When you say that your caregiver's car has been fully checked , to me that means that : the thermostat was changed , the waterpump pressure was confirmed working , all hoses were checked , and the proper YELLOW Chrysler Coolant was replaced. Damage can occur from using the GREEN coolant because it does not contain the proper additives that an all aluminum engine requires. This means that the radiator could be blocked with deposits , where the radiator no longer passes heated fluid temperatures through it's fins to the outside air. If the radiator has alot of buildup inside it's cooling tubes , it becomes a hotbox to the engine , further increasing the engine's temperature as it builds up. The radiator should be fully flushed and inspected to see if there are signs of gross oxidization within it's tubes. The Chrysler Service Manuals specifically refer to the GREEN coolant as : FOR EMERGENCY USE ONLY. And "if" the GREEN coolant is used to top up or fill the system - it must be removed as soon as possible to avoid damaging the entire cooling system. In the case of older vehicles , it is NOT uncommon for radiators to be replaced due to oxidization and just because a radiator is NOT leaking - doesn't mean it's good. The quickest way to simply check a radiator , to see if it's fins are receiving and conducting heat , is to place your bare hand on the bumper side of the radiator while the engine is running or has been running 5~10 minutes. You should feel that the fins themselves are heating up , if NOT , then the radiator is NOT working. If the radiator fins remain cool or cold , the radiator is a BRICK.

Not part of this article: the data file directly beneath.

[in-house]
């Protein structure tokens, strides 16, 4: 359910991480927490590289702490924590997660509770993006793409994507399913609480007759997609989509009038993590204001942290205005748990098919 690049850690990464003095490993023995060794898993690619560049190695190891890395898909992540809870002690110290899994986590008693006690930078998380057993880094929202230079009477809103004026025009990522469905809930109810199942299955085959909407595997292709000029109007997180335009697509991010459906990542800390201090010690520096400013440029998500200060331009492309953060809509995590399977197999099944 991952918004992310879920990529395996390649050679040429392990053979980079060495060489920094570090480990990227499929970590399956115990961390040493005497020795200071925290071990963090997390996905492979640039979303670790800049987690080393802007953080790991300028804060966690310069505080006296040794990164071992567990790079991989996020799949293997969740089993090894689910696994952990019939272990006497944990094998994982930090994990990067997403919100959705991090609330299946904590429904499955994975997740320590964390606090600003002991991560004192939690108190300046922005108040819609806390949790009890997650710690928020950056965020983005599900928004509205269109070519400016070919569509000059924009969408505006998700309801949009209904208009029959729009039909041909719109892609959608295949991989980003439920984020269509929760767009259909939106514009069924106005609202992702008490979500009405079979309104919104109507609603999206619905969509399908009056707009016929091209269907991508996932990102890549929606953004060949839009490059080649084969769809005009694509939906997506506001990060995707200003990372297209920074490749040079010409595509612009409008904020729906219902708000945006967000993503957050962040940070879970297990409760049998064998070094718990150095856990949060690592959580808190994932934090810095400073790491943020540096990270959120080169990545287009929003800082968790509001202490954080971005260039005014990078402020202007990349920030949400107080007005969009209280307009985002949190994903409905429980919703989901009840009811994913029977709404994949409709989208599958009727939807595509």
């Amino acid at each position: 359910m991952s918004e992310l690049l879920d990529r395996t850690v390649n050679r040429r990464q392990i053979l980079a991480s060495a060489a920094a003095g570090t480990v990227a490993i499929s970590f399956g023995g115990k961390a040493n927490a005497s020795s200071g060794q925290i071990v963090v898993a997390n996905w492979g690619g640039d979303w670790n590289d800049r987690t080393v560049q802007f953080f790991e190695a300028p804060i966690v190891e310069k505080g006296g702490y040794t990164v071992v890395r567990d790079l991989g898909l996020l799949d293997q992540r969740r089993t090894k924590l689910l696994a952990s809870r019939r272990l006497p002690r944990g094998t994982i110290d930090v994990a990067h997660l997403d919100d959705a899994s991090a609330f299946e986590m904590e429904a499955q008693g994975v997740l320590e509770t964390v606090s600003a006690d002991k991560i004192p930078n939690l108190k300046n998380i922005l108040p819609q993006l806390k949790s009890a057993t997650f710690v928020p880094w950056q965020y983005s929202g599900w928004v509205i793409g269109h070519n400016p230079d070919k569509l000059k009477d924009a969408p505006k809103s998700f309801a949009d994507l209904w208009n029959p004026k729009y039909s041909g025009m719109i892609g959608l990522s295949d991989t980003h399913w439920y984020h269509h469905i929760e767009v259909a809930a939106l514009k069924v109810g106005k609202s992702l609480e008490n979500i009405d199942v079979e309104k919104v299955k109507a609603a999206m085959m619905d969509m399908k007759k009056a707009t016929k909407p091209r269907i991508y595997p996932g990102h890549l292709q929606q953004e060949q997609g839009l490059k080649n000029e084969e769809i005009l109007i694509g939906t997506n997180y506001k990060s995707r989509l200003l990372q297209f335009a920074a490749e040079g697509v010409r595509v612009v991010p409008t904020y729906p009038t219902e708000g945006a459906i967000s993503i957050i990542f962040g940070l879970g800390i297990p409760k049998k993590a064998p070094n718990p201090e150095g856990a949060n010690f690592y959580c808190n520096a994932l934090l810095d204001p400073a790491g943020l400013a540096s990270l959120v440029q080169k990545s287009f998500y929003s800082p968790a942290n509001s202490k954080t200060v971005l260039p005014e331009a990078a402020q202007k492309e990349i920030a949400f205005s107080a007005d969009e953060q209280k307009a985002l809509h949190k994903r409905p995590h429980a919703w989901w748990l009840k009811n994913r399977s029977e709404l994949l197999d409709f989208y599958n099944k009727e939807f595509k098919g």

If you want a copy of the (10,000+ page) Service Manuals on CD , just send the address where you want it sent to , to : [email protected]